Colm slams 'erroneous' Guardian editorial on Heritage Petroleum
Finance Minister Colm Imbert.
Finance Minister Colm Imbert has deemed to be “misinformation” a Guardian editorial which accused the Government of favouring Heritage Petroleum Limited over private companies by waiving the imposition of oil taxes for the company, specifically supplemental petroleum tax.
In a statement on Monday, Imbert said the editorial was erroneous in suggesting that auditors were prevented from questioning Heritage Petroleum's financial affairs, as the company was not required to pay supplemental petroleum tax in fiscal 2020.
“That is simply untrue and misleading in the extreme,” he said.
Heritage Petroleum is a subsidiary of Trinidad Petroleum Holdings Limited, which is a wholly-owned state enterprise. The national oil company was created in 2018 when the former Petrotrin was restructured.
The Finance Minister reminded that the Government had given an undertaking to make equity investments in Heritage Petroleum to finance the exploration and production of oil, in sums equal to the amount of the supplemental petroleum tax that would be due and payable over the period July 2019 to June 2021.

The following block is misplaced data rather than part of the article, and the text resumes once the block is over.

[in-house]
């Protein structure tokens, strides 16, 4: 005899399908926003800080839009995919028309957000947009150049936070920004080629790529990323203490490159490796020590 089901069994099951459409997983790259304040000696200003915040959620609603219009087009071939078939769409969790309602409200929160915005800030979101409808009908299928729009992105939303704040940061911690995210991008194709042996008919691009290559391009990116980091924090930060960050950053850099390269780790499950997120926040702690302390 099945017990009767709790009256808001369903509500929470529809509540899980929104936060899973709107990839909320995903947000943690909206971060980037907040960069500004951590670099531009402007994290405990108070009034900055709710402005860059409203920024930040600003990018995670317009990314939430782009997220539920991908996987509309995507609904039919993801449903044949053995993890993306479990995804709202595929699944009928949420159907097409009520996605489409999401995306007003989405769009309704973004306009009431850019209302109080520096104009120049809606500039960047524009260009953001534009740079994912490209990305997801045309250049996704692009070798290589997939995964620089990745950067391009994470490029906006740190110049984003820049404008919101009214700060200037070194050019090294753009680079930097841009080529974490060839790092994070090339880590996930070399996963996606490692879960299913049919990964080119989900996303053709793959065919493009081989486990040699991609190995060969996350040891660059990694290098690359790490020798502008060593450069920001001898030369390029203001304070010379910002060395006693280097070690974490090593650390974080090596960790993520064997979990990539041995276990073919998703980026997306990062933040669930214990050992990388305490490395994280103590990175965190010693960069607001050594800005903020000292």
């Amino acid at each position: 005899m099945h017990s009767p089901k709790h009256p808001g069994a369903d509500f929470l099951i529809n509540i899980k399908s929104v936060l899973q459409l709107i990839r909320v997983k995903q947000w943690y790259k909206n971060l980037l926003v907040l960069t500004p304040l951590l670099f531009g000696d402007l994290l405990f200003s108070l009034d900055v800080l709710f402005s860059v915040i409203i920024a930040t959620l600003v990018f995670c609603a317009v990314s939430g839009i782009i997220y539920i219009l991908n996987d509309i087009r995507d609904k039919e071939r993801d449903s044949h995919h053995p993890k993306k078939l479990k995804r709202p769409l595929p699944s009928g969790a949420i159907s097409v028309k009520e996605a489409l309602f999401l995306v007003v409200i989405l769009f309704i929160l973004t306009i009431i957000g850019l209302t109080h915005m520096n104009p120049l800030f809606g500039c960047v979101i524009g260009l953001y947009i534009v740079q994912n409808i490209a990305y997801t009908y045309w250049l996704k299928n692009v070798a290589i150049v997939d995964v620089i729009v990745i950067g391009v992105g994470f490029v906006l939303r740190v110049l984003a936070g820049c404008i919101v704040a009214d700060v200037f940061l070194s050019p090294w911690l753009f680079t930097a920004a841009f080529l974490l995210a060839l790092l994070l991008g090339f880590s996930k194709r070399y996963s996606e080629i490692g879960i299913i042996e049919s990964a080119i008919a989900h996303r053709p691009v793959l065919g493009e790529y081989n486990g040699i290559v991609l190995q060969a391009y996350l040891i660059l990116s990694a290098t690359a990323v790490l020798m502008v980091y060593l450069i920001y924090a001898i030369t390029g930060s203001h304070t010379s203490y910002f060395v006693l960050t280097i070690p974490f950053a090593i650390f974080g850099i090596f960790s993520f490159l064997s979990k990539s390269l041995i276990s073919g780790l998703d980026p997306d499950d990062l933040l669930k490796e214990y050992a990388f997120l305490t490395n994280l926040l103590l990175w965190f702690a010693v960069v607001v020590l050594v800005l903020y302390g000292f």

This was part of the restructuring of Petrotrin and the refinancing of the US$850 million Petrotrin bond taken over by Trinidad Petroleum and due for payment in August 2019.
“As any oil producer will know, investment in exploration and production, specifically the drilling of new wells, the workover of existing wells and the maintenance and upgrade of ageing infrastructure, such as pipelines, pumps, tanks and machinery is critical to the maintenance of oil production volumes. It is also no secret that because of its financial difficulties, the former Petrotrin was unable to make the required investment in exploration and production, which led to a reduction in oil production," he said.
"As the owner of Heritage Petroleum, therefore, the Government is entitled to make any investment in this important state-owned company that is appropriate and necessary. It is also basic business common sense for the Government to ensure that the national oil company has sufficient cash flow to maintain its oil production volumes,” he added.
Further, he noted that in 2019, Heritage Petroleum paid the Government $833 million in royalties, levies, licenses and taxes. He said this was a complete turnaround from Petrotrin which owed the Government billions of dollars in unpaid royalties and taxes.